Written by Legionary of Christ Father Edward McNamara, professor of liturgy and sacramental theology and director of the Sacerdos Institute at the Pontifical Regina Apostolorum university.
On April 20, 2020, we wrote a column on the use of cotton balls for confirmation in the light of the COVID pandemic.
In our reply, hitherto shared by many sacramental theologians, we stated that the weight of theological opinion was against the validity of using an instrument for confirmation due to the importance of laying on of hand while anointing as well as express prohibitions in official liturgical books against using an instrument.
We also pointed out that there were some theologians who argued that the use of an instrument was possible.
Then, on June 8 in a memorandum to all U.S. bishops, the chairman of the bishops’ conference Committee on Divine Worship informed them that the Congregation for Divine Worship and the Sacraments had replied to a dubium (a doubt) on the question of whether an instrument could be used in the anointing that is an essential part of the sacrament of confirmation in a letter dated June 2. The congregation had replied as follows: “The use by the minister of an instrument (gloves, cotton swab …), does not affect the validity of the Sacrament.”
This reply has obviously caused some surprise among sacramental theologians, and we have received several inquiries regarding it.
I think that there can be no doubt that the response is correct. The Congregation for Divine Worship would not risk a reply that would in any way endanger the validity of the sacrament. It is also to be supposed that they consulted with the Congregation for the Doctrine of the Faith as the CDF usually responds to general questions regarding the validity of the sacraments, as in the recent note declaring the invalidity of changing the baptismal formula to “We baptize you in the name of the Father ….”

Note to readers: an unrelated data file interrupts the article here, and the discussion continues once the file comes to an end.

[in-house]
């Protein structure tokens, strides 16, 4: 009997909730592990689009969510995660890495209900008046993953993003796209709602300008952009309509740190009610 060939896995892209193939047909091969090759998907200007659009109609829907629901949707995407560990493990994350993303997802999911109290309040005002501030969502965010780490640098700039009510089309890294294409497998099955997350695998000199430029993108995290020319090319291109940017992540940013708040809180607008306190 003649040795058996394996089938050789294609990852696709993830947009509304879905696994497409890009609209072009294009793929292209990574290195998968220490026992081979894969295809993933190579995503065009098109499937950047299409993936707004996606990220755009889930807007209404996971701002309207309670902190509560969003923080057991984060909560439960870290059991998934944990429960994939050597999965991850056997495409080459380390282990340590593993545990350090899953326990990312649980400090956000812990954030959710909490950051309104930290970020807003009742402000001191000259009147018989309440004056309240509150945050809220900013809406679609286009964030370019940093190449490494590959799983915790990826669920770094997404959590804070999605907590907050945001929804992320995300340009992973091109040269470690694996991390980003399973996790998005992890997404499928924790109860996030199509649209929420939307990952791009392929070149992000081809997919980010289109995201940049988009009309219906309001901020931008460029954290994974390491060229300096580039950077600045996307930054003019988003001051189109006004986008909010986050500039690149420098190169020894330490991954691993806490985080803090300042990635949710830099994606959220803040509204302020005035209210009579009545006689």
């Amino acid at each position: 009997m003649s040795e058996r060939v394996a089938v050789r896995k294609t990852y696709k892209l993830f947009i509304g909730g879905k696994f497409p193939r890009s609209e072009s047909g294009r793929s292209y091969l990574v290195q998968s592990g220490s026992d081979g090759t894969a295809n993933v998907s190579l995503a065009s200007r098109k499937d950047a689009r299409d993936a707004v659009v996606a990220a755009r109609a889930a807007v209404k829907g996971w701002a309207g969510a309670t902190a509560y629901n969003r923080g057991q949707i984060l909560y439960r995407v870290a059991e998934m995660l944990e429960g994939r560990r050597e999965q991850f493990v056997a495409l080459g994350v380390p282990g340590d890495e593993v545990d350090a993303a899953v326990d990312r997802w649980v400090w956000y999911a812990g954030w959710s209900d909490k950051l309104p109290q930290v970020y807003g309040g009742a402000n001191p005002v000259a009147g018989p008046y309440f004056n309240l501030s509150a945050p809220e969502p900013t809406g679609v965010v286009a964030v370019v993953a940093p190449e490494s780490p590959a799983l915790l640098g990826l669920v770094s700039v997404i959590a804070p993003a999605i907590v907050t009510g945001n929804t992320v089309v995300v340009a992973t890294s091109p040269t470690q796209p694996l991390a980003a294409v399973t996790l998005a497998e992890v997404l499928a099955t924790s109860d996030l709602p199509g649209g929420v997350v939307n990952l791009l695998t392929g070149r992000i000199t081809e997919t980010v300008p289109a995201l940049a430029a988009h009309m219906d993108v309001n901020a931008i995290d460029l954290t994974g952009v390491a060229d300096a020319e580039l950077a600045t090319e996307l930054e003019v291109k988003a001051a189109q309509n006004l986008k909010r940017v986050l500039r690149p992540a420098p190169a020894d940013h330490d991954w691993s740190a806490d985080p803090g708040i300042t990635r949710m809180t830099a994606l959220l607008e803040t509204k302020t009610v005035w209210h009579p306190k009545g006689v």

If I have a bone to pick with the competent authorities, it would be that I think that, knowing the wide difference of opinion, the answer deserved a more complete development of the reason behind it than the one line that has been published.
Indeed, some theologians have publicly requested further study of the matter and even a possible revision.
Even though I am unaware of the internal discussions of the Congregation for Divine Worship, I will attempt to deduce the theological reasoning behind for the benefit of those readers who inquired.
First, I would point out that the reply is in negative form. It says that the use of these instruments does not affect the validity of the sacrament. Thus, it is not an endorsement of their use but an acceptance that the sacrament is valid if they are used.
As mentioned in the article in April, the liturgical books in use before the liturgical reform (and still extant in the extraordinary form) contained an express prohibition of the use of an instrument for confirmation.
This prohibition, however, did not explicitly state the invalidity of the use of an instrument. This invalidity was inferred by later theologians and clearly stated in many theological manuals. This inference of invalidity was not unreasonable but was not the only possible conclusion.